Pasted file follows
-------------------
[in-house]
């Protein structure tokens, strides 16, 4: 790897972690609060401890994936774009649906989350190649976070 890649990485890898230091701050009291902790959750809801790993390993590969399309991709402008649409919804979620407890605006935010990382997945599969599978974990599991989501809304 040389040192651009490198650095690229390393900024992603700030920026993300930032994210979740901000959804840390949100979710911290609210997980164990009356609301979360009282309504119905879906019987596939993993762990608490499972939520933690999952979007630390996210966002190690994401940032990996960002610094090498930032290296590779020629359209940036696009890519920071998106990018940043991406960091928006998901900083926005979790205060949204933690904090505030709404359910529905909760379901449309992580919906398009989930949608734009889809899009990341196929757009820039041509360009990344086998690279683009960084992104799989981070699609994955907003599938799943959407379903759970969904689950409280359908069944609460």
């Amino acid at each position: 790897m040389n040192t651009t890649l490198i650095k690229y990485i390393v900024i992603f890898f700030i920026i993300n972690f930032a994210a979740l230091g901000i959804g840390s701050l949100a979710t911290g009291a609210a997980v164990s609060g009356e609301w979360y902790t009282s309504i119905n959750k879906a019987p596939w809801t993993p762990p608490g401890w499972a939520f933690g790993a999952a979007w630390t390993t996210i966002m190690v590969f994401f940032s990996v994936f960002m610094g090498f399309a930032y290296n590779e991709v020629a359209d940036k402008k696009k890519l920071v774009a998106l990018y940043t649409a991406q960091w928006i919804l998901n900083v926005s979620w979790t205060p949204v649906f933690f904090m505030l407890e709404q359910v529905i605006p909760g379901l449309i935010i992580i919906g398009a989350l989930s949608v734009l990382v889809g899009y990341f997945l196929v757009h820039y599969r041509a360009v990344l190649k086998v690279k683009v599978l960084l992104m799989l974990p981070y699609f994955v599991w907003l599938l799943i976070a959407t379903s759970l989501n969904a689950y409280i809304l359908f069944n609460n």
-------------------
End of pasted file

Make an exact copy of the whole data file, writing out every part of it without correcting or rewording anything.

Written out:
[in-house]
């Protein structure tokens, strides 16, 4: 790897972690609060401890994936774009649906989350190649976070 890649990485890898230091701050009291902790959750809801790993390993590969399309991709402008649409919804979620407890605006935010990382997945599969599978974990599991989501809304 040389040192651009490198650095690229390393900024992603700030920026993300930032994210979740901000959804840390949100979710911290609210997980164990009356609301979360009282309504119905879906019987596939993993762990608490499972939520933690999952979007630390996210966002190690994401940032990996960002610094090498930032290296590779020629359209940036696009890519920071998106990018940043991406960091928006998901900083926005979790205060949204933690904090505030709404359910529905909760379901449309992580919906398009989930949608734009889809899009990341196929757009820039041509360009990344086998690279683009960084992104799989981070699609994955907003599938799943959407379903759970969904689950409280359908069944609460």
């Amino acid at each position: 790897m040389n040192t651009t890649l490198i650095k690229y990485i390393v900024i992603f890898f700030i920026i993300n972690f930032a994210a979740l230091g901000i959804g840390s701050l949100a979710t911290g009291a609210a997980v164990s609060g009356e609301w979360y902790t009282s309504i119905n959750k879906a019987p596939w809801t993993p762990p608490g401890w499972a939520f933690g790993a999952a979007w630390t390993t996210i966002m190690v590969f994401f940032s990996v994936f960002m610094g090498f399309a930032y290296n590779e991709v020629a359209d940036k402008k696009k890519l920071v774009a998106l990018y940043t649409a991406q960091w928006i919804l998901n900083v926005s979620w979790t205060p949204v649906f933690f904090m505030l407890e709404q359910v529905i605006p909760g379901l449309i935010i992580i919906g398009a989350l989930s949608v734009l990382v889809g899009y990341f997945l196929v757009h820039y599969r041509a360009v990344l190649k086998v690279k683009v599978l960084l992104m799989l974990p981070y699609f994955v599991w907003l599938l799943i976070a959407t379903s759970l989501n969904a689950y409280i809304l359908f069944n609460n």